Antigen tests to be introduced for primary schools from Monday, says Minister

Norma Foley says schools experiencing ventilation issues should ask department for advice

John Boyle of the INTO said he estimated that ‘a couple of thousand’ teachers were absent from work at present because of Covid, either because they had the virus or were close contacts. Photograph: Laurent Gillieron/EPA

John Boyle of the INTO said he estimated that ‘a couple of thousand’ teachers were absent from work at present because of Covid, either because they had the virus or were close contacts. Photograph: Laurent Gillieron/EPA

 

The Minister for Education has said antigen test guidance will be made available for primary schools and parents this week ahead of their introduction from Monday next November 29th.

The HSE is expected to provide the children’s tests to parents in cases where another child in their pod tests positive or where there are two or more cases in a class within a week.

Norma Foley has also said that schools experiencing difficulty with ventilation should contact her department for technical advice. She told RTÉ radio’s Morning Ireland that more than 35,000 CO2 monitors had been installed in schools throughout the country, and that natural ventilation was the best possible source.

Schools with additional difficulties could contact engineers or architects or make use of a technical advice team in the department, she said.

Earlier, the general secretary of the Irish National Teachers Organisation (INTO) repeated a call for a return to contract tracing in schools.

The Department of Education was “playing their part”, John Boyle told RTÉ radio’s Morning Ireland and it was now up to the Department of Health to organise public health measures such as a return to contact tracing.

There also needed to be a greater focus on PCR testing, said Mr Boyle. It was not necessary for children to be off school for two weeks when tested. If they had “the right result” they could return to the classroom, he said.

The Government was now acting on an European Centre for Disease Control report from October which had recommended contact tracing, he said. The report had also acknowledged that a shared classroom was a high risk environment; this meant there was a need to “amplify” measures, he said.

“If public health get back on the pitch, that would give sustenance to schools.”

On the staffing shortages, Mr Boyle said that the INTO “really appreciated” the efforts of the teacher training colleges where programmes were changed to facilitate students teachers working as substitutes in schools when teachers were absent because of Covid-19.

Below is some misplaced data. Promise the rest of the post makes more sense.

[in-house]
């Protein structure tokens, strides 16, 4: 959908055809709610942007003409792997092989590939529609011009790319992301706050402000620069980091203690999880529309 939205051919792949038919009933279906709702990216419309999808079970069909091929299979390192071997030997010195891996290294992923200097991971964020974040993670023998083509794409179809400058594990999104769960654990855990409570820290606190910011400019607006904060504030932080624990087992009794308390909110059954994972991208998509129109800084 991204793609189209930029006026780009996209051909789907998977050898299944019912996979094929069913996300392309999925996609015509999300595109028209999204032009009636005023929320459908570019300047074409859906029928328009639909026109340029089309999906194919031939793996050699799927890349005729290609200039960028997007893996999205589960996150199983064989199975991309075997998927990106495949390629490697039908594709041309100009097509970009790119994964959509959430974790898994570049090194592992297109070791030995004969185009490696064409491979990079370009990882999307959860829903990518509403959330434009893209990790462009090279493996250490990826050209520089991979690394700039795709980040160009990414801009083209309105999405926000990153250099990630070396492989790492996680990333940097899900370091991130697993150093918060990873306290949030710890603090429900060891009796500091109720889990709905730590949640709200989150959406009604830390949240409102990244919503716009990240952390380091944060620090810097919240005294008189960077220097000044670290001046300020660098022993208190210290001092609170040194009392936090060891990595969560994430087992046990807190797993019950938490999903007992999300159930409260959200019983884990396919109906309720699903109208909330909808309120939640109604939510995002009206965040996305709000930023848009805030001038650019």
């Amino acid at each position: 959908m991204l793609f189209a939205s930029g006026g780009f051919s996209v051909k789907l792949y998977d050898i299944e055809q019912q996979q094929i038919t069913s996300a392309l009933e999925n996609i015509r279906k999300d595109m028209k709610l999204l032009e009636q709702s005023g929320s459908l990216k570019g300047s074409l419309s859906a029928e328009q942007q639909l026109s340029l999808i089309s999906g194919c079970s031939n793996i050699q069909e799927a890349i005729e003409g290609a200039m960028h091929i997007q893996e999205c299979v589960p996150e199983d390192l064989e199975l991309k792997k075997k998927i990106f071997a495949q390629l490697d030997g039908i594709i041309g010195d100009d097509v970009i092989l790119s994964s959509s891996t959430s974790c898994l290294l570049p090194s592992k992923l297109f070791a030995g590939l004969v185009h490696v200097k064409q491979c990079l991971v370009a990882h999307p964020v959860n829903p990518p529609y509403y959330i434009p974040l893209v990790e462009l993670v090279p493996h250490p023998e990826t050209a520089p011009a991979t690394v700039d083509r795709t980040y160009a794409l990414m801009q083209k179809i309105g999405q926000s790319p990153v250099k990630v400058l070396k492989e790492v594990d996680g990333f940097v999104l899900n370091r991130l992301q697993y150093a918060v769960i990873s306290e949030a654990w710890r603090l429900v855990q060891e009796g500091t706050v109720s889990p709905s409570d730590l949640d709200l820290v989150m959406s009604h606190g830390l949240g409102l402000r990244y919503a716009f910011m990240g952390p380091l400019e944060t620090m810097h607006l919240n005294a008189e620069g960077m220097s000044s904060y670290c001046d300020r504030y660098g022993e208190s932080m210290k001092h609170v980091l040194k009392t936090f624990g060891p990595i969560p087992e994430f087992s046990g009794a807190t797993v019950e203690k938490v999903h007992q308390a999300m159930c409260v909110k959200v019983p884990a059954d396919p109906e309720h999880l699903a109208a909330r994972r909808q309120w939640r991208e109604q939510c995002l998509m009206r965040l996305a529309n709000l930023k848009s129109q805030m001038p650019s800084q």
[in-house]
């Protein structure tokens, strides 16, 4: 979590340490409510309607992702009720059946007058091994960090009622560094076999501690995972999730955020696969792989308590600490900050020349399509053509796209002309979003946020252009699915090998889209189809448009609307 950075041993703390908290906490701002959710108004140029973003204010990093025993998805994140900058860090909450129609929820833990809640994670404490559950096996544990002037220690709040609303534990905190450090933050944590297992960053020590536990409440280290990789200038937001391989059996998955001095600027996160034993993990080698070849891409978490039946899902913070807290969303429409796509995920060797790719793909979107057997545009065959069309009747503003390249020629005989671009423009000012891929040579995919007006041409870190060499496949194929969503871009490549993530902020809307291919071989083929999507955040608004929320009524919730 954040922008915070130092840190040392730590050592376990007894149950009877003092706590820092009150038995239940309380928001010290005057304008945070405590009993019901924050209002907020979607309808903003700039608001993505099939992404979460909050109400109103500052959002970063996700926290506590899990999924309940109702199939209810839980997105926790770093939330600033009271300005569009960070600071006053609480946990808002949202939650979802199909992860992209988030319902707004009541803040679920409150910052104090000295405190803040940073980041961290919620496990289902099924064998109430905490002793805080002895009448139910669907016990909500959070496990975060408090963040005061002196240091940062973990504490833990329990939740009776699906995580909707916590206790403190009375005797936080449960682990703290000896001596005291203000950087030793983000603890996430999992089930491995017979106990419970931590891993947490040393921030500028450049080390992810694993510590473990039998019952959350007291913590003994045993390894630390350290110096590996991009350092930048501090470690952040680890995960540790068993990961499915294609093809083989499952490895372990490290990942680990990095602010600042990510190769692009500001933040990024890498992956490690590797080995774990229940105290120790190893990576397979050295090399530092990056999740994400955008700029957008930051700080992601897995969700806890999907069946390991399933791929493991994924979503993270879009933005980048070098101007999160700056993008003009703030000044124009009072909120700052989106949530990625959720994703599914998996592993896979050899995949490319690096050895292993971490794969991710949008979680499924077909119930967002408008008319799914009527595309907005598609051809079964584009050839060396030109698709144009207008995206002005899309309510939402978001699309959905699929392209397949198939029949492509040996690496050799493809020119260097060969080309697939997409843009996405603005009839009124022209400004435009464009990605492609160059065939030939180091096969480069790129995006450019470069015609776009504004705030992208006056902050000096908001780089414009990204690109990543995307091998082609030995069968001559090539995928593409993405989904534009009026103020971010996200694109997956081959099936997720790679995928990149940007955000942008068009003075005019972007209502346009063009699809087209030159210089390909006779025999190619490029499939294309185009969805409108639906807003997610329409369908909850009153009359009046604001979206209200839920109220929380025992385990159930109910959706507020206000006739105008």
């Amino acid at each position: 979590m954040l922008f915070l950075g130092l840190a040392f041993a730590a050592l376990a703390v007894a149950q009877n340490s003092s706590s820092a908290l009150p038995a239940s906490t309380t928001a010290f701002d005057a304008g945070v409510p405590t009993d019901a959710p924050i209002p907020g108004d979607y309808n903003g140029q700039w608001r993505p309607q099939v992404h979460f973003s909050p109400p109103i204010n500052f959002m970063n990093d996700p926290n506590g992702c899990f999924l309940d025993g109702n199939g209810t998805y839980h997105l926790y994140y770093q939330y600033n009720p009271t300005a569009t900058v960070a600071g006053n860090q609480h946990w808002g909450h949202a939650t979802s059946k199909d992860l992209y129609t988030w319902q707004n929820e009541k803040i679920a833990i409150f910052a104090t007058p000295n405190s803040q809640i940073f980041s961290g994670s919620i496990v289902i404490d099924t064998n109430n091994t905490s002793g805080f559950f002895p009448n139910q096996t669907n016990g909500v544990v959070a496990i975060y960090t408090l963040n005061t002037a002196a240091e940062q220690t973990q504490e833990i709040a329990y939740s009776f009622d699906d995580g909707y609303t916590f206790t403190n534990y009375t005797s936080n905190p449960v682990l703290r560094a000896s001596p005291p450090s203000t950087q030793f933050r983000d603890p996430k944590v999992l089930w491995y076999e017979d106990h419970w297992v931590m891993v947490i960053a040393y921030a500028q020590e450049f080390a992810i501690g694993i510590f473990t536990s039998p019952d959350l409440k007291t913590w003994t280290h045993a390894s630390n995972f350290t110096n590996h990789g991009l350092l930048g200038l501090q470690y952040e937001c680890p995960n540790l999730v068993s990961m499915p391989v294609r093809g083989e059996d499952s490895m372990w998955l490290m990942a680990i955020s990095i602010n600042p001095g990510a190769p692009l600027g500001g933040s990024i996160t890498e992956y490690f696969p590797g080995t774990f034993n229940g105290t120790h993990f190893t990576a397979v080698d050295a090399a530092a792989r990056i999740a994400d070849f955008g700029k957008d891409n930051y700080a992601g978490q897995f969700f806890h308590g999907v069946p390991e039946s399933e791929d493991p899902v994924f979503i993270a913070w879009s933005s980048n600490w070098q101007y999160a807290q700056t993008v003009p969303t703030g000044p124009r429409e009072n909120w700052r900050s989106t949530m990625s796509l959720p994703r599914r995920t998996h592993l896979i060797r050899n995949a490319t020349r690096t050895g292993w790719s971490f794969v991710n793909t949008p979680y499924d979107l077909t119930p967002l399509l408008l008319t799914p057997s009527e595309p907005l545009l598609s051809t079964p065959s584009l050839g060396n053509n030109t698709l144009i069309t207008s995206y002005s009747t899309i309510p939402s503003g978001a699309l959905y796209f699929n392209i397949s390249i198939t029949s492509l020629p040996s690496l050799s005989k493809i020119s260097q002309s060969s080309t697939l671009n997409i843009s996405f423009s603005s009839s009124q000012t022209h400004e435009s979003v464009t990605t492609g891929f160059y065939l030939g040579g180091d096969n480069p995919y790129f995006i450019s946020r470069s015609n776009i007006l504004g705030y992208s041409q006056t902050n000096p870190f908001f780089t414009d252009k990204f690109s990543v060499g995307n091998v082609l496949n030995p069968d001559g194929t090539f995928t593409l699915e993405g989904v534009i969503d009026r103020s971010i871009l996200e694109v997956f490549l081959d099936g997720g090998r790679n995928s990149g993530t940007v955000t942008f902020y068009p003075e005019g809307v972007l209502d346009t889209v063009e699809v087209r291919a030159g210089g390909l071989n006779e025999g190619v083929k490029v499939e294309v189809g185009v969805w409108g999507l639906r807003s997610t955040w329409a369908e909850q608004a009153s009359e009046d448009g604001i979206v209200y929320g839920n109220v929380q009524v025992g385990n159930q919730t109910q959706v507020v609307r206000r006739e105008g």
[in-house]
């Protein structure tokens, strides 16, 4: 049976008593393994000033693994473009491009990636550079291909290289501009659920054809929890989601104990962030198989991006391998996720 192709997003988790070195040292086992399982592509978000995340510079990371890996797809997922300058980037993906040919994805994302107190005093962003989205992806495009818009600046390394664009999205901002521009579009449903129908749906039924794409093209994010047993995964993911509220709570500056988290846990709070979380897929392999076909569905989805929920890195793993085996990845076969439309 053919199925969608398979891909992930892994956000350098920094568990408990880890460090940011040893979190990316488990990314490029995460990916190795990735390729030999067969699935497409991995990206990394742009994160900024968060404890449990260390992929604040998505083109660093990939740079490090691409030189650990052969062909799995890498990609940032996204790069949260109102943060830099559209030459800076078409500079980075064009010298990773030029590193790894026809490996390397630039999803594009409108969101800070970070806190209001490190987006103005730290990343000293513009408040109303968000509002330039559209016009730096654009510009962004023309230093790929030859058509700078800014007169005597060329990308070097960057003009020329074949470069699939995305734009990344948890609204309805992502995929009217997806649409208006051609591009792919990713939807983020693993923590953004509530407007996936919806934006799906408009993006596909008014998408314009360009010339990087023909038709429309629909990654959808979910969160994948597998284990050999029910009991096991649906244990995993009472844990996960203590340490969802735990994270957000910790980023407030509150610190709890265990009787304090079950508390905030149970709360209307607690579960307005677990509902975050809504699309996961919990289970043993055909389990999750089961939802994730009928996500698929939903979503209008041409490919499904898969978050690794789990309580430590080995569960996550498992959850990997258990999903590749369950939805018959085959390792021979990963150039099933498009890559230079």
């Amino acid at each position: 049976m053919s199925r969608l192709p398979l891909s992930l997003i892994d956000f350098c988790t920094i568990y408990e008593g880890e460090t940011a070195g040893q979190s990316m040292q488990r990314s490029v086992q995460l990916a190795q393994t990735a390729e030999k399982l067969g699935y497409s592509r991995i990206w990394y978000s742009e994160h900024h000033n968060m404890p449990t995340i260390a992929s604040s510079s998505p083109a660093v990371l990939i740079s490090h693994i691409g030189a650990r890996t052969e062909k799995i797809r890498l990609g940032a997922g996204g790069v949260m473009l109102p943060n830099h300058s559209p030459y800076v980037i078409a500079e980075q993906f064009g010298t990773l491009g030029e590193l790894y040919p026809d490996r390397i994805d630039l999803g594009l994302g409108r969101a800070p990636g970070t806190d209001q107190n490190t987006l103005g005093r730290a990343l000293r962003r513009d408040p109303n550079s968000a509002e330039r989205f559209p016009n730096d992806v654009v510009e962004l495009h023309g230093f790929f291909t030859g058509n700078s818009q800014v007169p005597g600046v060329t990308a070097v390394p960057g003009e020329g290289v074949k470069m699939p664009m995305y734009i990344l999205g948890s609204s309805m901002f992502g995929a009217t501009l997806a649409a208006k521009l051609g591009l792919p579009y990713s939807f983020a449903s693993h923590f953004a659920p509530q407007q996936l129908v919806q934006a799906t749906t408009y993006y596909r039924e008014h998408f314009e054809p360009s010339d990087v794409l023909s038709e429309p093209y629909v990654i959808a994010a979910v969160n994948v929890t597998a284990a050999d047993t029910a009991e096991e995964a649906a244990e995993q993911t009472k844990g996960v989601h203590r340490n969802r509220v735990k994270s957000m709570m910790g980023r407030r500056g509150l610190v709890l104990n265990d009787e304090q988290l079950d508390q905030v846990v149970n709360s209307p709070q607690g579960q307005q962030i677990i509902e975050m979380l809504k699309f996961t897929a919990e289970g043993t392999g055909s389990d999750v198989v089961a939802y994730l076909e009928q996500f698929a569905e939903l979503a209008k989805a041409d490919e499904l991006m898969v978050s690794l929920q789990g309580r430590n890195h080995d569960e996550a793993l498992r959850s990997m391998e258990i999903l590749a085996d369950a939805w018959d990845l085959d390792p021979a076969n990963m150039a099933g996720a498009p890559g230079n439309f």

Mr Boyle said he estimated that “a couple of thousand” teachers were absent from work at present because of Covid-19, either because they had the virus or were close contacts.

The INTO welcomed the Department of Education’s efforts to bring student teachers into classrooms, added Mr Boyle. Most students had already been vetted as part of their school placement and many already worked as substitute teachers, being paid at an “unqualified rate”.

On Tuesday, Ms Foley announced a series of urgent measures aimed at tackling a staffing crisis facing schools including an extra 200 substitutes and moves to boost the supply of students and retired teachers.

Speaking on Wednesday Ms Foley said there were now 680 substitute teachers available to provide emergency cover to schools. Many of these teachers are already available to go into classrooms, and more would become available soon, she said.

The shortage of substitute teachers was more acute in some areas than others and a combination of measures would be needed to tackle the problem, she added.

Ms Foley defended planning by her department, she said that many of the plans now being implemented had been in place last August, but that Covid “takes many twists and turns.”

“We have to be resilient and flexible at given times to introduce new measures as required. “That is exactly what we have done at this point. And indeed we will continue to do going forward.”

Ms Foley said these were “exceptionally challenging times” for schools, but said that the Department of Education had followed public health advice every step of the way, and expert public health advice and evaluation remained that schools were places of low transmission.